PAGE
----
Additionally, Leda Cosmides and John Tooby, pioneers in the field of evolutionary psychology, have contributed significantly to our understanding of how human cognitive biases and heuristics may have evolved to solve adaptive problems in our evolutionary past.

How Deadline Funnel Enhances Deadlines

Deadline Funnel is a powerful marketing tool designed to create authentic evergreen funnels with personalized deadlines. It offers several features that can help you leverage the psychological principles discussed above, including:

Deadline Funnel integrates seamlessly with various platforms and tools, such as Mailchimp, Kajabi, WordPress, and more. Comprehensive documentation is available to guide you through the setup and integration process, ensuring a smooth experience for both you and your prospects.


The science behind why deadlines work is rooted in human psychology, tapping into principles like Parkinson's Law, scarcity, and loss aversion. By understanding and leveraging these principles, marketers can create more effective campaigns that drive action and conversions.

Deadline Funnel is a powerful tool that can help you harness the power of deadlines in your marketing efforts. With its easy-to-use interface, advanced tracking capabilities, and seamless integrations, Deadline Funnel can be a game-changer for your business. To learn more about how Deadline Funnel works and how it can benefit you, visit our website and explore which pricing option works best for you.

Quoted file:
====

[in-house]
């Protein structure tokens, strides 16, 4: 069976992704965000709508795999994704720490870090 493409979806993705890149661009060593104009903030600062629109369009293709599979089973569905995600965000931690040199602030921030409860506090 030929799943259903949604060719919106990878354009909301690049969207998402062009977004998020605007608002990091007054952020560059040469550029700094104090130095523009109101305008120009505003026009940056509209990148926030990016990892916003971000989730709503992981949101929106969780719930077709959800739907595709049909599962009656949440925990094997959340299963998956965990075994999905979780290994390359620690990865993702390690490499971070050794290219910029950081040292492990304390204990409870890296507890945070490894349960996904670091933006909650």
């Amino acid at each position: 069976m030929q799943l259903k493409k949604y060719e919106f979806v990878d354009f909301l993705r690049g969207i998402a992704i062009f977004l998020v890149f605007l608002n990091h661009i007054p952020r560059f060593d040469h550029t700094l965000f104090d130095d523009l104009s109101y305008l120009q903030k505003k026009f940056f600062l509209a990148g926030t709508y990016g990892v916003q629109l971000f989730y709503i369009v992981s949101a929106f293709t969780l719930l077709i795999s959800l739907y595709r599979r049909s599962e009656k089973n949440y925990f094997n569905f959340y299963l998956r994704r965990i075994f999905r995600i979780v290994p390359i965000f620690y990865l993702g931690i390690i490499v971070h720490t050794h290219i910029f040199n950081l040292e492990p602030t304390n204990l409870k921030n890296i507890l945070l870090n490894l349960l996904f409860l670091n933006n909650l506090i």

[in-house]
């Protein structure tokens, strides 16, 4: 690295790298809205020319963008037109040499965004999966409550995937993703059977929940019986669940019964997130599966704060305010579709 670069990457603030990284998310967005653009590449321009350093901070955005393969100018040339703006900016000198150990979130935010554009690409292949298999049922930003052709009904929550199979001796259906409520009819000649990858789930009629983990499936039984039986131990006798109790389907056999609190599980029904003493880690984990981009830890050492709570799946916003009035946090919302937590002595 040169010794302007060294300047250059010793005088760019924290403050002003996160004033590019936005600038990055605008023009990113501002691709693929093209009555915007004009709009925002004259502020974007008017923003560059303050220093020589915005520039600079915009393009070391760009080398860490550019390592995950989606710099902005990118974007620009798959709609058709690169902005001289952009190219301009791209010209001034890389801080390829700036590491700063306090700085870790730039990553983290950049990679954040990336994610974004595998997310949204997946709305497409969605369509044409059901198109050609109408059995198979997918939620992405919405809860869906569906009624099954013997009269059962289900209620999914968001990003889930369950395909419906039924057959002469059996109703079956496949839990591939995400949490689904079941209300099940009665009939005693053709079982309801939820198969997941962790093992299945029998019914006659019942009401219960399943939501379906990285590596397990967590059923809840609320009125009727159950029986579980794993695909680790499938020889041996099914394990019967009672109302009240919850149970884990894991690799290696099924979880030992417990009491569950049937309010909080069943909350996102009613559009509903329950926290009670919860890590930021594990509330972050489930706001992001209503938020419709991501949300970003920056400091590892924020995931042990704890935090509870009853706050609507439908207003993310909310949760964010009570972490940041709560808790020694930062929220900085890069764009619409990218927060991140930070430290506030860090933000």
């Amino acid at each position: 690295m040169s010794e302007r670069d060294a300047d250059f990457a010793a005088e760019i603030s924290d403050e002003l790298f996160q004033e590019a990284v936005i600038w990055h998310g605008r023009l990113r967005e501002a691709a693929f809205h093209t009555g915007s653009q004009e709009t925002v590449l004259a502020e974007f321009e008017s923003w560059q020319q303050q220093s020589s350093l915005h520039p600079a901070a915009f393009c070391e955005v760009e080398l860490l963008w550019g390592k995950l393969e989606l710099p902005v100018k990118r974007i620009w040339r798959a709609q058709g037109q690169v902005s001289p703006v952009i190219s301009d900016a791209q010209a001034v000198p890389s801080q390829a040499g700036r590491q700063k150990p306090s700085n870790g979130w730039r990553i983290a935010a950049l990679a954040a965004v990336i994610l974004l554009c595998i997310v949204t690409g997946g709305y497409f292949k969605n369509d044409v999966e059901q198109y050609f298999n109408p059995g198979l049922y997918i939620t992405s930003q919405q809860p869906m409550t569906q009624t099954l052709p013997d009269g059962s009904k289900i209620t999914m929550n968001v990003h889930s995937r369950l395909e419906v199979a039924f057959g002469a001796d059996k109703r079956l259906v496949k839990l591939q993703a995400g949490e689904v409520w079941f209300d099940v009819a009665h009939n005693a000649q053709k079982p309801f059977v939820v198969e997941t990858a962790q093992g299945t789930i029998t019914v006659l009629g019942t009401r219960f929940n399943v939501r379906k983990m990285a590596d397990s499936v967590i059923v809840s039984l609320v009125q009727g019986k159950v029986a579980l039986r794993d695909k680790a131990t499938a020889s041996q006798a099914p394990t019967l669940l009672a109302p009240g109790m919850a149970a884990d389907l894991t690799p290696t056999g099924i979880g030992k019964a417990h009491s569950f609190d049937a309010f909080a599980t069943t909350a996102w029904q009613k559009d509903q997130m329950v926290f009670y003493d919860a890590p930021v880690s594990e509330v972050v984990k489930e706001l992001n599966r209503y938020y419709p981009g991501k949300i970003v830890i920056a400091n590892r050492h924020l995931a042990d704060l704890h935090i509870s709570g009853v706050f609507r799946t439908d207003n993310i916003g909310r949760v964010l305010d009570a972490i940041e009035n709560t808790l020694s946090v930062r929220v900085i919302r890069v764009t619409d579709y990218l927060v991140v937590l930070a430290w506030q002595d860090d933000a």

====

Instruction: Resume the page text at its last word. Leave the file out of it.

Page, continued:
Sources and Further Reading

For further reading, you can refer to the following resources:

Haselton, M. G., & Nettle, D. (2006). The paranoid optimist: An integrative evolutionary model of cognitive biases. Personality and Social Psychology Review, 10(1), 47-66.

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Cosmides, L., & Tooby, J. (1996). Are humans good intuitive statisticians after all? Rethinking some conclusions from the literature on judgment under uncertainty. Cognition, 58(1), 1-73.

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Tooby, J., & Cosmides, L. (2005). Conceptual foundations of evolutionary psychology. In D. M. Buss (Ed.), The Handbook of Evolutionary Psychology (pp. 5-67). John Wiley & Sons Inc.